But the book is packed with so many other interesting tidbits and legal arguments that I suspect it will be a delight for many people interested in constitutional law or criminal procedure. The defense succeeded only because of the intersection of these uncertain questions of high theory with the ordinary stuff of criminal practice -- securing continuances, negotiating bail, trying to get hints about the particular preferences of the trial judge, litigating procedural technicalities. Among other things, we get surprise appearances from: the appellate jurisdiction of the Supreme Court; the law of criminal venue; early lectures on what we now call "professional responsibility" by George Sharswood; Section Three of the Fourteenth Amendment; and much more.

Secession on Trial is also just a delight to read. I cannot think of the last time that I read a work of legal history that was so rich with interesting legal argument since David Currie died. In any event, here are three other themes that I kept noting in the book.

The rule of law and the civil war. As Nicoletti emphasizes, the administration in the Davis case was at pains to adhere to the letter of the law, and a somewhat conservative interpretation of the letter of the law at that. This led them to shy away from several tactics that might have let them avoid trying the case in front of a Virginia jury (such as arguing that Davis could be tried by a military commission, or by a jury in either Indiana or West Virginia). She argues, I think persuasively, that this is because it was seen as especially important to restore the ordinary legal norms that had been frayed during the Civil War.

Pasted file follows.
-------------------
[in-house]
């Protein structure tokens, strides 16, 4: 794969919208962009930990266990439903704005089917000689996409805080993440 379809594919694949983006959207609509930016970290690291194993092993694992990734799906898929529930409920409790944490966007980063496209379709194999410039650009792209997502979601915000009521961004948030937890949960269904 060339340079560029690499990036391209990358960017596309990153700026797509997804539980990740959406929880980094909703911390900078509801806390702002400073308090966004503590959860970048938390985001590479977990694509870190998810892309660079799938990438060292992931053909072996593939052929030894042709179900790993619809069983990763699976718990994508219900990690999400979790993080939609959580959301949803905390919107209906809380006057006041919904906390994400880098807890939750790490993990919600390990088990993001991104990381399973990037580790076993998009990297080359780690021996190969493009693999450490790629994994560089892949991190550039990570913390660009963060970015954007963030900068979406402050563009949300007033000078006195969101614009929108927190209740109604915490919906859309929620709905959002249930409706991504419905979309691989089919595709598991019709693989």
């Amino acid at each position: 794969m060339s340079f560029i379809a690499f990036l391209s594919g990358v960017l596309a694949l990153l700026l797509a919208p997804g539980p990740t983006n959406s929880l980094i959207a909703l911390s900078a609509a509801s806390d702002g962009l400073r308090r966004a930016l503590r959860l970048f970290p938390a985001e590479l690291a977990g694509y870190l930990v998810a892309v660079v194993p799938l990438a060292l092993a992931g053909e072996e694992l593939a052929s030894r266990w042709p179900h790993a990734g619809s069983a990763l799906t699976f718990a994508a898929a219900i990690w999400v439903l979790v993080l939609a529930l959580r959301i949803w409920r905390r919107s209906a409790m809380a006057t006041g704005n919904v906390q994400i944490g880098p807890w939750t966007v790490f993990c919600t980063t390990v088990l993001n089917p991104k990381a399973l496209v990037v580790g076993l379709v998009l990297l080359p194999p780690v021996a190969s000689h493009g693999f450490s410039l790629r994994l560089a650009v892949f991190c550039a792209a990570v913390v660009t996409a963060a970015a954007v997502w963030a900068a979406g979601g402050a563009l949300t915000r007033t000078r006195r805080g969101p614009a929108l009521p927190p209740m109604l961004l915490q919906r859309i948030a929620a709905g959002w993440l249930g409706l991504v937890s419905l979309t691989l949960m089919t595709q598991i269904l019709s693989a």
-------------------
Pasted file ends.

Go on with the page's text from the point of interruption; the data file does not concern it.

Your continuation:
This is relevant to a larger debate about constitutional history. I sometimes come across constitutional scholars today who will argue, in effect, that "the Civil War changed everything" in constitutional law. We know that the war led to three incredibly important amendments to the Constitution, and to a number of important legal precedents, but one sometimes sees scholars of federalism or even other aspects of constitutional law write as if the entire constitutional system was essentially melted down and reformed. It is striking that the participants in Nicoletti's book did not behave that way. They went to great trouble to hold themselves out as continuing the pre-existing legal regime, even at tactical cost.

Zealous advocacy. Charles O'Connor, Jefferson Davis's defense lawyer, really worked all the angles in support of his client. Because his client's interests were implicated by broader political thought about secession and by the law of military tribunals, he helped prop up arguments by other lawyers in other cases that could help his client's general position. When it looked as if things might turn very bad for Davis, he advised him to flee the country, and offered to reimburse the folks who would lose money on Davis's bail. These are the kind of things I usually only hear about in fanciful hypotheticals about the ethics of criminal defense, but they may well have been in Davis's best interests, and they raise interesting questions about what the defense of a much-hated and high-profile criminal defendant should look like.

Liquidation. In a forthcoming article, I recount James Madison's theory of constitutional interpretation through practice -- "liquidation" -- by which a repeated course of constitutional decisions can eventually settle an uncertain point of constitutional law. One historical example that I have always had a hard time explaining in this framework is the Civil War's settlement of the constitutionality of secession. In the Civil War, it looks as if the constitutional question was settled in one very big episode, rather than a series of decisions as liquidation would require.